The Hadleigh SocietyMay 2011
Newsletter Index Up Feb 2011 May 2011


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Bernard Tickner - my early life in Hadleigh

I was born in Hadleigh In 1924 at the Bank House in the High Street opposite the Market place. I remember it all as a wonderful childhood where I was free to roam wherever I chose around the lanes and the farms without let or hindrance and I could bicycle later on all the way round to the villages, Elmsett, Layham and Kersey.  All the way round it was magic although I didn’t realise it at the time.

What I do remember is the garden.  It was a 1 acre garden at the back of the Bank and it stretched beyond where it is today where the road is cut through but I remember climbing the wall at the bottom of the garden, sitting on it watching the men playing bowls on the White Lion Bowling green, which they did during the summer, and watching fascinatingly the preparation in the spring when they treated it, with I think, Mercury, and all the worms came wiggling up to the top.

We had a gardener whose name was Eli and he did a little work, not very often, and stood watering the celery. I remember him saying “that there celery, that a water weed, that need a lot of water”. He was right of course.  It’s funny how I remember that. There was a big purple leaved beech tree at the end of the garden which gave shade and there was quite a large vegetable garden and lawn where my brother and I used to play.

Once we were playing with darts and he threw it and one got stuck in my leg and I was very alarmed. I was taken to the doctors who put my leg in the bath before he pulled the dart out and there was one very tiny little spot of blood and I was very disappointed.

We spent a lot of time in what we called the Coach House, which if you face the bank was to the right, where I take great delight today in getting money out of the cash machine from where the outside gate was to where we kept our bicycles.

The other memory that I have is the long line of working men queuing up for the dole which we could see from our drawing room windows and I was filled with sadness because it was the late 20s early 30s in the recession and my mother used to take me to help with cheap meals for the unemployed in a large hut. Oh I wish I could remember the street name but I know where it was, where they got a wholesome meal for a few coppers.

The market which was opposite the bank used to take place, I think, on Mondays and was a great source of entertainment with a tremendous bustle of people, of chickens, sheep and cattle being auctioned and rabbits and where we sold our guinea pigs. I don’t know happened to them.  I hope they weren’t eaten.

In the house we had a maid, Olive Beer from Layham, and a cleaning lady called Mrs Pettingale who used to come in daily and then the three of us would have high tea in the kitchen and my great delight was to have something like shrimps which we peeled. A man used to come round shouting “shrimps, Harwich shrimps”. They were small and delicious. We also had winkles with winkle pins, small boy’s delight.

At weekends, on Sundays to be precise, the Bank was shut. It might have been open on Saturdays, I expect it was. There were 5 or 6 Bank clerks, one being Mr Hambling, the father of the now famous Maggie Hambling, the artist, who I remember as a little girl. My father had his Manager’s office overlooking the beds in the garden and in the evenings or Sundays we used to get measured on the side of the safe wall. We used to unlock the big walk-in bank safe and whether our heights and measurement are on that still it would be interesting to look. That’s where we grew up.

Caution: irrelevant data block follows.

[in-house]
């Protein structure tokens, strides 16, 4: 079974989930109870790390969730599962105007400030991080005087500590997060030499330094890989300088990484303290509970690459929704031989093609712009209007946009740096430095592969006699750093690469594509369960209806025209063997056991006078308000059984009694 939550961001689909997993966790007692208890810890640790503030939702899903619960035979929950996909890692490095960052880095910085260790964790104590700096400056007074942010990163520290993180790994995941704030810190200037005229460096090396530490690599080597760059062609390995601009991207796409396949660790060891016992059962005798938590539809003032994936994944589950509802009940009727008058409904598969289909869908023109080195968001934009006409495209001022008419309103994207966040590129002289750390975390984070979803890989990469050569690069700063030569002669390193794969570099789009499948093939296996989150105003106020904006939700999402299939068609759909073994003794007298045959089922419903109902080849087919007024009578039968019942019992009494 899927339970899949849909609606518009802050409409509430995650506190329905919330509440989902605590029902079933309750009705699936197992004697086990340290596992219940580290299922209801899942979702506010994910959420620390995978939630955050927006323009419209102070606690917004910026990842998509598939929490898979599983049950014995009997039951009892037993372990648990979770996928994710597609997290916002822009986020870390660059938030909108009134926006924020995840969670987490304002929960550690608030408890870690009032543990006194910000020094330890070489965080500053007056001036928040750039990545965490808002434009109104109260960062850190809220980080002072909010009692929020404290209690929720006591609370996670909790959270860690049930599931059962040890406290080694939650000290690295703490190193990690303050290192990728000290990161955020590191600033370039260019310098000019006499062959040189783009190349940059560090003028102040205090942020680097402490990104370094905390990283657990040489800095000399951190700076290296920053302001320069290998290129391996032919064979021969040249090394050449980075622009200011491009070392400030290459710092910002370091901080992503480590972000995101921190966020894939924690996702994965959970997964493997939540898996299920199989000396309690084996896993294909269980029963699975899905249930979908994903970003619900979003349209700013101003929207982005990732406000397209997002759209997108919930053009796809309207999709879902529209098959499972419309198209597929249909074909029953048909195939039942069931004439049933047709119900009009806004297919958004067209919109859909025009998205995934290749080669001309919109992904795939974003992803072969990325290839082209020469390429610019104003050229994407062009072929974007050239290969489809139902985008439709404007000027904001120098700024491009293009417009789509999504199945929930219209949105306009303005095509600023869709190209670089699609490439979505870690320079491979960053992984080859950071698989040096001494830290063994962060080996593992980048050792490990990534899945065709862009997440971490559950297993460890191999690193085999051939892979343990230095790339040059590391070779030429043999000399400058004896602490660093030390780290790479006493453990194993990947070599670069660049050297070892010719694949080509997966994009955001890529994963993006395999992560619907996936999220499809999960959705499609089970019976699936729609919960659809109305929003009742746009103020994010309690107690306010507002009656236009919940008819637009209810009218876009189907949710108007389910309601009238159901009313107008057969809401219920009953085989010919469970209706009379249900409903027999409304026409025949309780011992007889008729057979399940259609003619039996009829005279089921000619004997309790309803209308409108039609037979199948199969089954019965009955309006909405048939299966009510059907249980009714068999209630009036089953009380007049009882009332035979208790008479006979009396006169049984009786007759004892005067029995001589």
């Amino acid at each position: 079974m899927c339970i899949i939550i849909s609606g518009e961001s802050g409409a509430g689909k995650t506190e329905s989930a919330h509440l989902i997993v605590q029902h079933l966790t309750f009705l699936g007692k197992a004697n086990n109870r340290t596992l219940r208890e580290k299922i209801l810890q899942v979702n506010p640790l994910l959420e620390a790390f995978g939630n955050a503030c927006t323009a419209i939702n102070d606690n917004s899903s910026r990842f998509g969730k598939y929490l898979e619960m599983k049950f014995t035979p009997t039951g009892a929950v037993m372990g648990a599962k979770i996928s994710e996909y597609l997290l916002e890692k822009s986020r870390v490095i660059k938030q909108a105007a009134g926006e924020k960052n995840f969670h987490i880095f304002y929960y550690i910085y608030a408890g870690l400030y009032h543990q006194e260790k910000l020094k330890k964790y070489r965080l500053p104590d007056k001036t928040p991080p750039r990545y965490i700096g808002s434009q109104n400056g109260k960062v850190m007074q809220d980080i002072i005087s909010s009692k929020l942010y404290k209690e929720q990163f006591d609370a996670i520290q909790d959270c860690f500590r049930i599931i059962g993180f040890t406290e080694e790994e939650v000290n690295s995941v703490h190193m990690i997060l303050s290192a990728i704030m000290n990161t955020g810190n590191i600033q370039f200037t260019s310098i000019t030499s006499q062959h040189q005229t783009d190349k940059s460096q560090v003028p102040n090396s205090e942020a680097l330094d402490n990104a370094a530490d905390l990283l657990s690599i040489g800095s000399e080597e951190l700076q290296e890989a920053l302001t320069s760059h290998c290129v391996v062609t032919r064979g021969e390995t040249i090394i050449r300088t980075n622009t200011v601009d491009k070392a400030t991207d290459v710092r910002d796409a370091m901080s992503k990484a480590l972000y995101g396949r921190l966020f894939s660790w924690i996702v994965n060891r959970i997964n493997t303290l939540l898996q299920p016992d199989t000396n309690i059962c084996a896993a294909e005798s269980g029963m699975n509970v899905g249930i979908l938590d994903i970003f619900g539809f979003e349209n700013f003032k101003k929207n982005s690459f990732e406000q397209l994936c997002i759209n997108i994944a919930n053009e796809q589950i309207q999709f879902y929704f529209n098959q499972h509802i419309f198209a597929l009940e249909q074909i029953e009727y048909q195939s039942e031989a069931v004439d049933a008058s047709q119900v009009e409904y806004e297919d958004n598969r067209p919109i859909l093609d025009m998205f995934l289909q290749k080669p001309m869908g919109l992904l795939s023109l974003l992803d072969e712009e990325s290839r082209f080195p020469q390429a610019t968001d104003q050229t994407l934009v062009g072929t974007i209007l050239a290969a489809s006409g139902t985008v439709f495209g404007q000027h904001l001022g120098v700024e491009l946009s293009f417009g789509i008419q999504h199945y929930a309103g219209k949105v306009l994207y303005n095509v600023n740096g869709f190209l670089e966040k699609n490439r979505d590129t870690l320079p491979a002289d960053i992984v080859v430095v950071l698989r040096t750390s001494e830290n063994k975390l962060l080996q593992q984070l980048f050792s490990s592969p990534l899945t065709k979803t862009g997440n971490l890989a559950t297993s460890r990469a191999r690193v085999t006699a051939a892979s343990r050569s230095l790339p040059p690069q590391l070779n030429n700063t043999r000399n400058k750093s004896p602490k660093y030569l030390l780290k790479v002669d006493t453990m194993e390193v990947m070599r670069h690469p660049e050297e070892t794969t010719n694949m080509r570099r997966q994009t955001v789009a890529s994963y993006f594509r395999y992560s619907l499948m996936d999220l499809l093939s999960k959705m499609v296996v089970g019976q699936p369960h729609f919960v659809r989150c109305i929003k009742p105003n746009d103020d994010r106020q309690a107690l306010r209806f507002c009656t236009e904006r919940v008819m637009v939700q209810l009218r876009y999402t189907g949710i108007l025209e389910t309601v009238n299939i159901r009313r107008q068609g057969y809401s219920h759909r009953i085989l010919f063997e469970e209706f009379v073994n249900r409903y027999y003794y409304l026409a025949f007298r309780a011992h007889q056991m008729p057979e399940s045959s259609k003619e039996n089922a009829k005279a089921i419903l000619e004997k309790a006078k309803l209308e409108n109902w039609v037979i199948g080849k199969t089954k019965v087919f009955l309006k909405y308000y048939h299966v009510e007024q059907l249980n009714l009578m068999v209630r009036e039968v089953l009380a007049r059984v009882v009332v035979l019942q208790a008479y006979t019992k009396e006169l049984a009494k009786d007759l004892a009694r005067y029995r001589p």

Milk used to be delivered daily with a horse and cart with a big milk churn and pint and quart measures on its side so we took a jug out and it would be filled with milk and brought in. In those days we had no refrigeration so the milk was delivered daily as was the bread from Bloomfield’s Bakery in the High Street and the butcher used to deliver. I can’t remember which one we went to but in the High Street. I remember Kersey’s the saddle maker, and then next to the White Lion going up the street I remember Richardson and Preece, suppliers of food for animals. There was all kind of materials there.  Eastoes the grocers and beyond that opposite the Church Street was the wonderful Partridge’s and of course, Bloomfield’s the bakers.

On the top floor of Partridge the ironmongers, which was very small when I was a boy, the family lived above the shop where the 2 Miss Partridges ran a small kindergarten, on the top floor where they sell nails and such like today, and my brother and I learnt to read and write there. I used to be stood in the corner regularly for not colouring things in properly.  It was only years later that I discovered I was colour-blind; we never knew in those days.

In Church Street itself was the Post Office and the telephone exchange.  Our number was ‘Hadleigh 18’ and remember the traditional way the telephonist at the exchange would tell you “it’s no good ringing that number they have just gone out”. She would know everything that was going on.

More or less opposite was Dr Muriel’s surgery who was our doctor and it was fairly rough and ready. He used to allow the patients to congregate outside on the pavement when they discussed their ailments quite openly amongst themselves and would enquire from someone emerging what medicine they had been given and then they would go in and ask for some of the ‘pink stuff’ or the ‘green stuff’ or something like that which they had great faith in.

We used to go to Church every Sunday. I wasn't in the children’s Sunday school in the afternoon, I didn’t do that thank goodness, but I knew the Dean very well who was a very nice man called Dean Downs and I used to go and see him on my own and I think he enjoyed the visits.

The garden at the Deanery was always a wonderful spot.  Very large where church fetes used to take place every year in the Summer time.

My mother was a great organiser of children’s parties and sometimes she arranged it in the top of the barn in the White Lion’s yard where there was a large room and we had parties there with masses of children but I enjoyed the old Town Hall mostly because it was a good place to rampage and it echoed lastly. I don’t know if it is used today.  I hope it is.

My Father was interested in Gilbert and Sullivan operas and he put on many different versions of G&S in the old cinema in the High Street.

In the High Street the gutters on both sides was flowing water and where it came from I don’t know. It was clean water but it was always flowing and there was no covers or anything so you had to be careful not to get your feet wet.